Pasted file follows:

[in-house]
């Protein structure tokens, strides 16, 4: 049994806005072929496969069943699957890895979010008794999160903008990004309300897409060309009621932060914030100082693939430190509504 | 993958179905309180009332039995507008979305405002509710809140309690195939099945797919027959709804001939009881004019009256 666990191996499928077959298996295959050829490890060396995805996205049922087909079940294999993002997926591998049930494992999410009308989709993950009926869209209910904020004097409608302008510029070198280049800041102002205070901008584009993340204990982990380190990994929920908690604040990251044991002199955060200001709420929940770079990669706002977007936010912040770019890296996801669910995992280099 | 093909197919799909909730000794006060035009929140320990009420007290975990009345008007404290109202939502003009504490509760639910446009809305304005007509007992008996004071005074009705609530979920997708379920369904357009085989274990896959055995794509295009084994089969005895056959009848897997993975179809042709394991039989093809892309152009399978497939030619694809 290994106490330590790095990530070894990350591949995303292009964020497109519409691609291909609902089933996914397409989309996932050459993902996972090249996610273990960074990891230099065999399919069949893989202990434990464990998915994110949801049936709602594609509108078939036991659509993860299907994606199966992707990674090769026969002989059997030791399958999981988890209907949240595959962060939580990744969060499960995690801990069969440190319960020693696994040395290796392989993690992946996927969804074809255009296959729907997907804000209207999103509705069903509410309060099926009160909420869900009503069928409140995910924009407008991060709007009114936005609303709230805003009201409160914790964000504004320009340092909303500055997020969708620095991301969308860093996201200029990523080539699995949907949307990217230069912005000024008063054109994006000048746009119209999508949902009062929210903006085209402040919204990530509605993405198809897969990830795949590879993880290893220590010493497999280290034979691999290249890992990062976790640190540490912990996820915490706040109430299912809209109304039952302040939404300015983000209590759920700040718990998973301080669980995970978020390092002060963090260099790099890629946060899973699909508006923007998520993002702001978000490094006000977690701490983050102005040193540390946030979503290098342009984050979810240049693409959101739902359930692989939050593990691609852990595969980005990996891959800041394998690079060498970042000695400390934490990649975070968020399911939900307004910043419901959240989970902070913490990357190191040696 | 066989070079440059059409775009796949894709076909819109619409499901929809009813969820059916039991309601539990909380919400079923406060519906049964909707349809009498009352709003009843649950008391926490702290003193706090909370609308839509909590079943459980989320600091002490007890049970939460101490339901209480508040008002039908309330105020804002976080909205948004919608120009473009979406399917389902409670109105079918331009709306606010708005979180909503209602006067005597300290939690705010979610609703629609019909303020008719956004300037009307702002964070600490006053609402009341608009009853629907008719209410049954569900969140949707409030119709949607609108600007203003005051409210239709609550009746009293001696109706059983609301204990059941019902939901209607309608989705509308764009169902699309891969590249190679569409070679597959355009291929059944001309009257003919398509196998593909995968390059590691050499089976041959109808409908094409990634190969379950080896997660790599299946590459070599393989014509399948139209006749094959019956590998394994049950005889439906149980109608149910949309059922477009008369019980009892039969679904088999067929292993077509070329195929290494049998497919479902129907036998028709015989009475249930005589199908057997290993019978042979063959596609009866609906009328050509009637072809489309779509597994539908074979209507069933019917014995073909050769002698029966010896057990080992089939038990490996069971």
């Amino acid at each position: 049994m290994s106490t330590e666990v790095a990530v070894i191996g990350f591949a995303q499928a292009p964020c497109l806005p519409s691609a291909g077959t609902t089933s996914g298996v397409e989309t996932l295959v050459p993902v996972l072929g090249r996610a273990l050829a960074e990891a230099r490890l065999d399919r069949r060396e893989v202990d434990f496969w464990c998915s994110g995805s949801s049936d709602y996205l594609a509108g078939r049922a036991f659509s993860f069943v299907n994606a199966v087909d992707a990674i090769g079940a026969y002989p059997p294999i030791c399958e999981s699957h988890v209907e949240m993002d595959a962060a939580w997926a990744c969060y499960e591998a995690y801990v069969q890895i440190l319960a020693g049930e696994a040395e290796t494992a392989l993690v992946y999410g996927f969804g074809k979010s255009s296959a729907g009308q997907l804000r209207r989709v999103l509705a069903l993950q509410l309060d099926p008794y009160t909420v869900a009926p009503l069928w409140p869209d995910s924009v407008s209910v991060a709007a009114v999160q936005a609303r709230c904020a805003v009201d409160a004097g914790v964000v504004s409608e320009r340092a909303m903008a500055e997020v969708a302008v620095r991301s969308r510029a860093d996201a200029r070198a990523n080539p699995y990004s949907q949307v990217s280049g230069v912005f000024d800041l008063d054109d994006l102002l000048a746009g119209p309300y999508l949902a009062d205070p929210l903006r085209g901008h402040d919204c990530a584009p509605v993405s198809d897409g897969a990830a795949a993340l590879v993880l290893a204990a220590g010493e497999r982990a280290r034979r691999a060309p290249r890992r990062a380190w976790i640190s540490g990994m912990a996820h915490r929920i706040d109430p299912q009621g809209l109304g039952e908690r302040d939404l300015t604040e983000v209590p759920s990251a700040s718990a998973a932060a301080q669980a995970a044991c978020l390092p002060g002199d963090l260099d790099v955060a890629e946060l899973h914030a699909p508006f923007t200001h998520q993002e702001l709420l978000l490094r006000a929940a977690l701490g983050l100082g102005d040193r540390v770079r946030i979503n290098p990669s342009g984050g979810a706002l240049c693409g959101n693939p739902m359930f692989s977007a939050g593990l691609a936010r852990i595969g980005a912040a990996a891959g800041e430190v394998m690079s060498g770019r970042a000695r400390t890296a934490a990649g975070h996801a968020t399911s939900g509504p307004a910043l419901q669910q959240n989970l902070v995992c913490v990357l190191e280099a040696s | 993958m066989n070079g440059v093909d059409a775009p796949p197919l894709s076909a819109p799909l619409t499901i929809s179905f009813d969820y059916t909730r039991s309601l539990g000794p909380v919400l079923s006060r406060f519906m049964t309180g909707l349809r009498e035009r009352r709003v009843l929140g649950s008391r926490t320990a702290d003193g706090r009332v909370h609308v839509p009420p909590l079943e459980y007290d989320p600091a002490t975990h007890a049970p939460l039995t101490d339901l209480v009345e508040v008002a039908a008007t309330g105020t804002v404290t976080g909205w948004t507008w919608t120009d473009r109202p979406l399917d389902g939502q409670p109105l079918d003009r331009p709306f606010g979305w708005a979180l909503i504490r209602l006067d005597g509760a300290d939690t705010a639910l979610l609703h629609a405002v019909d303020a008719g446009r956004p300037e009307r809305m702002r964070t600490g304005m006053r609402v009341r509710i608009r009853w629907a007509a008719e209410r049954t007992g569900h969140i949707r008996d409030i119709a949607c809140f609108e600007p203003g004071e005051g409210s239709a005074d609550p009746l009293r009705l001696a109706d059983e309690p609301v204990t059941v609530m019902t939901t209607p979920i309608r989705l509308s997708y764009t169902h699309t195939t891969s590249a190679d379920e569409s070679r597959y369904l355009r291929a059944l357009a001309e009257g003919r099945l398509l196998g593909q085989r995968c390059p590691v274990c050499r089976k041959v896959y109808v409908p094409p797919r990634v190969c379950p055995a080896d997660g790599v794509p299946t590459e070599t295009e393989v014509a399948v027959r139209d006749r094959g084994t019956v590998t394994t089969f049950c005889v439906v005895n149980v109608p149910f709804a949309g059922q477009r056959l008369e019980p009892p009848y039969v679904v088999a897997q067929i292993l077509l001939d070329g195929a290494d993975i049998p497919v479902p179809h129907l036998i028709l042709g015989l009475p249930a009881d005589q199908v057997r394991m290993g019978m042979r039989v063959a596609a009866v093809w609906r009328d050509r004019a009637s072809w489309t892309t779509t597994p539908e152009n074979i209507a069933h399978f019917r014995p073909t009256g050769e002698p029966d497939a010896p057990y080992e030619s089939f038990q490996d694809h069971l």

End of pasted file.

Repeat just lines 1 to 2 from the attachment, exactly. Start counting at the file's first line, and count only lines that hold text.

[in-house]
């Protein structure tokens, strides 16, 4: 049994806005072929496969069943699957890895979010008794999160903008990004309300897409060309009621932060914030100082693939430190509504 | 993958179905309180009332039995507008979305405002509710809140309690195939099945797919027959709804001939009881004019009256 666990191996499928077959298996295959050829490890060396995805996205049922087909079940294999993002997926591998049930494992999410009308989709993950009926869209209910904020004097409608302008510029070198280049800041102002205070901008584009993340204990982990380190990994929920908690604040990251044991002199955060200001709420929940770079990669706002977007936010912040770019890296996801669910995992280099 | 093909197919799909909730000794006060035009929140320990009420007290975990009345008007404290109202939502003009504490509760639910446009809305304005007509007992008996004071005074009705609530979920997708379920369904357009085989274990896959055995794509295009084994089969005895056959009848897997993975179809042709394991039989093809892309152009399978497939030619694809 290994106490330590790095990530070894990350591949995303292009964020497109519409691609291909609902089933996914397409989309996932050459993902996972090249996610273990960074990891230099065999399919069949893989202990434990464990998915994110949801049936709602594609509108078939036991659509993860299907994606199966992707990674090769026969002989059997030791399958999981988890209907949240595959962060939580990744969060499960995690801990069969440190319960020693696994040395290796392989993690992946996927969804074809255009296959729907997907804000209207999103509705069903509410309060099926009160909420869900009503069928409140995910924009407008991060709007009114936005609303709230805003009201409160914790964000504004320009340092909303500055997020969708620095991301969308860093996201200029990523080539699995949907949307990217230069912005000024008063054109994006000048746009119209999508949902009062929210903006085209402040919204990530509605993405198809897969990830795949590879993880290893220590010493497999280290034979691999290249890992990062976790640190540490912990996820915490706040109430299912809209109304039952302040939404300015983000209590759920700040718990998973301080669980995970978020390092002060963090260099790099890629946060899973699909508006923007998520993002702001978000490094006000977690701490983050102005040193540390946030979503290098342009984050979810240049693409959101739902359930692989939050593990691609852990595969980005990996891959800041394998690079060498970042000695400390934490990649975070968020399911939900307004910043419901959240989970902070913490990357190191040696 | 066989070079440059059409775009796949894709076909819109619409499901929809009813969820059916039991309601539990909380919400079923406060519906049964909707349809009498009352709003009843649950008391926490702290003193706090909370609308839509909590079943459980989320600091002490007890049970939460101490339901209480508040008002039908309330105020804002976080909205948004919608120009473009979406399917389902409670109105079918331009709306606010708005979180909503209602006067005597300290939690705010979610609703629609019909303020008719956004300037009307702002964070600490006053609402009341608009009853629907008719209410049954569900969140949707409030119709949607609108600007203003005051409210239709609550009746009293001696109706059983609301204990059941019902939901209607309608989705509308764009169902699309891969590249190679569409070679597959355009291929059944001309009257003919398509196998593909995968390059590691050499089976041959109808409908094409990634190969379950080896997660790599299946590459070599393989014509399948139209006749094959019956590998394994049950005889439906149980109608149910949309059922477009008369019980009892039969679904088999067929292993077509070329195929290494049998497919479902129907036998028709015989009475249930005589199908057997290993019978042979063959596609009866609906009328050509009637072809489309779509597994539908074979209507069933019917014995073909050769002698029966010896057990080992089939038990490996069971």